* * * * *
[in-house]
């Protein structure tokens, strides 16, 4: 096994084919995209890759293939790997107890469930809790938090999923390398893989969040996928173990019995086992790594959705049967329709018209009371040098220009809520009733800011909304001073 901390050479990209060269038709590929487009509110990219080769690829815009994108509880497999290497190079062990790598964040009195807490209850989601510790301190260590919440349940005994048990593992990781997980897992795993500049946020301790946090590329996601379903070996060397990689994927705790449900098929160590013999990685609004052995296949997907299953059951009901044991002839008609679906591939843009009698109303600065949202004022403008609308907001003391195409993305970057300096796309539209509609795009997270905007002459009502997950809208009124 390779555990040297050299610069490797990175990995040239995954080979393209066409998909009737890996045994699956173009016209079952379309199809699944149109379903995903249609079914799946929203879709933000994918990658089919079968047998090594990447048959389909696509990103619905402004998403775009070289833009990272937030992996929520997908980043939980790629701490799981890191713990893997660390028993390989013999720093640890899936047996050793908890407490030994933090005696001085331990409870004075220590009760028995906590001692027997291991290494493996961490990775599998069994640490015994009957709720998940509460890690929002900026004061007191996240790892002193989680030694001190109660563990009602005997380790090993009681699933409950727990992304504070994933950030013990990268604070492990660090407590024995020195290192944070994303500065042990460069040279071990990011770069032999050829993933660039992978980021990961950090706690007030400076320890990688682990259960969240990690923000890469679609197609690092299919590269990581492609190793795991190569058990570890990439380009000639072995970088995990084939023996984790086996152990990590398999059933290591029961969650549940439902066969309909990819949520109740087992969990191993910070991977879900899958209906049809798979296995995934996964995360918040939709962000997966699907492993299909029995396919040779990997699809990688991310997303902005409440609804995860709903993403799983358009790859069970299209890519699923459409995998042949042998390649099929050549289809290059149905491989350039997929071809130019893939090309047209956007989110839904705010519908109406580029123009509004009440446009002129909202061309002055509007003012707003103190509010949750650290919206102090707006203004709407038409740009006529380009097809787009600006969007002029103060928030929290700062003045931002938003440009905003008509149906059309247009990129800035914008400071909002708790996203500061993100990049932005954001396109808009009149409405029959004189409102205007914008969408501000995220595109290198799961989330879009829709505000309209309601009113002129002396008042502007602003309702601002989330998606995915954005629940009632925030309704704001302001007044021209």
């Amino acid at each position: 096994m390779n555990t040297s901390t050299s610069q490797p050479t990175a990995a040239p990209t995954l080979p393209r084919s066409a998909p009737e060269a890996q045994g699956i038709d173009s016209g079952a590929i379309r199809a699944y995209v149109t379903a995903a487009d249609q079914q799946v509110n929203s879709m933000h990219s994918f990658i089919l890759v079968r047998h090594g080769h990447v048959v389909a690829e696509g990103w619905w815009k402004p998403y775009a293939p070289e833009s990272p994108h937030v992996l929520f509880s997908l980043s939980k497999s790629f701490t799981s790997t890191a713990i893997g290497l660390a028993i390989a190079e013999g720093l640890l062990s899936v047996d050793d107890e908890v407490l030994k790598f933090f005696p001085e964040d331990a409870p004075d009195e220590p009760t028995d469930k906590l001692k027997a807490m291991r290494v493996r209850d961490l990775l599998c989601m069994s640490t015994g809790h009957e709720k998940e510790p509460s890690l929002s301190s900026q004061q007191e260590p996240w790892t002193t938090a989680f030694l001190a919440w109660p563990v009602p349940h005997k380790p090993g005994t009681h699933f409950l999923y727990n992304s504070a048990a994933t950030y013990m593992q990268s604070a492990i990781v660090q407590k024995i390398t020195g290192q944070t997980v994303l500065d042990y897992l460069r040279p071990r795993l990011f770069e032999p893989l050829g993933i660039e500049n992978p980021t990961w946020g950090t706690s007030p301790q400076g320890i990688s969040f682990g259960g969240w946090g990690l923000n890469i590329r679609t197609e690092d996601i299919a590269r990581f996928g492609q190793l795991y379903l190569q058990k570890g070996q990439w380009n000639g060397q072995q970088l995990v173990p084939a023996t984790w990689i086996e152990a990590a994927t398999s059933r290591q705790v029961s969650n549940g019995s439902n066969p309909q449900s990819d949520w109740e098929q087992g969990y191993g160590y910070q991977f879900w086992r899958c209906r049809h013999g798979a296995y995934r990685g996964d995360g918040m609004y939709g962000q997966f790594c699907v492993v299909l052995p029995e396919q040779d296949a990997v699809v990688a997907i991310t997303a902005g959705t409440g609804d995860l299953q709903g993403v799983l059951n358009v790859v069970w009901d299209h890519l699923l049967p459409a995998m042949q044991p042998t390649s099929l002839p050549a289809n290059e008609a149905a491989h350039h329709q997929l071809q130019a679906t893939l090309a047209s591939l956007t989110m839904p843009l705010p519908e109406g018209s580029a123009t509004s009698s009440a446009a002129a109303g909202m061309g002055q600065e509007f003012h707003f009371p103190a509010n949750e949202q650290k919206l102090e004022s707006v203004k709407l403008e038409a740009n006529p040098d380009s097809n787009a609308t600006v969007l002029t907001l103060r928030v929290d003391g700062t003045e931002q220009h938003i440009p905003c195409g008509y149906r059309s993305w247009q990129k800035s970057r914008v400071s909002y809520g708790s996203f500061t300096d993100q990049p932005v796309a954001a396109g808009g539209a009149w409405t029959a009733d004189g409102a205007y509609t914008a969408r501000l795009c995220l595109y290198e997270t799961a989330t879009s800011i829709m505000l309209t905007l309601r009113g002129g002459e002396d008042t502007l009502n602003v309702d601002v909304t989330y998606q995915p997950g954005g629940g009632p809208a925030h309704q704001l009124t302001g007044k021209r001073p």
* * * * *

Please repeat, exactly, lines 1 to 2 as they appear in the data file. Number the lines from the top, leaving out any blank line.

[in-house]
């Protein structure tokens, strides 16, 4: 096994084919995209890759293939790997107890469930809790938090999923390398893989969040996928173990019995086992790594959705049967329709018209009371040098220009809520009733800011909304001073 901390050479990209060269038709590929487009509110990219080769690829815009994108509880497999290497190079062990790598964040009195807490209850989601510790301190260590919440349940005994048990593992990781997980897992795993500049946020301790946090590329996601379903070996060397990689994927705790449900098929160590013999990685609004052995296949997907299953059951009901044991002839008609679906591939843009009698109303600065949202004022403008609308907001003391195409993305970057300096796309539209509609795009997270905007002459009502997950809208009124 390779555990040297050299610069490797990175990995040239995954080979393209066409998909009737890996045994699956173009016209079952379309199809699944149109379903995903249609079914799946929203879709933000994918990658089919079968047998090594990447048959389909696509990103619905402004998403775009070289833009990272937030992996929520997908980043939980790629701490799981890191713990893997660390028993390989013999720093640890899936047996050793908890407490030994933090005696001085331990409870004075220590009760028995906590001692027997291991290494493996961490990775599998069994640490015994009957709720998940509460890690929002900026004061007191996240790892002193989680030694001190109660563990009602005997380790090993009681699933409950727990992304504070994933950030013990990268604070492990660090407590024995020195290192944070994303500065042990460069040279071990990011770069032999050829993933660039992978980021990961950090706690007030400076320890990688682990259960969240990690923000890469679609197609690092299919590269990581492609190793795991190569058990570890990439380009000639072995970088995990084939023996984790086996152990990590398999059933290591029961969650549940439902066969309909990819949520109740087992969990191993910070991977879900899958209906049809798979296995995934996964995360918040939709962000997966699907492993299909029995396919040779990997699809990688991310997303902005409440609804995860709903993403799983358009790859069970299209890519699923459409995998042949042998390649099929050549289809290059149905491989350039997929071809130019893939090309047209956007989110839904705010519908109406580029123009509004009440446009002129909202061309002055509007003012707003103190509010949750650290919206102090707006203004709407038409740009006529380009097809787009600006969007002029103060928030929290700062003045931002938003440009905003008509149906059309247009990129800035914008400071909002708790996203500061993100990049932005954001396109808009009149409405029959004189409102205007914008969408501000995220595109290198799961989330879009829709505000309209309601009113002129002396008042502007602003309702601002989330998606995915954005629940009632925030309704704001302001007044021209």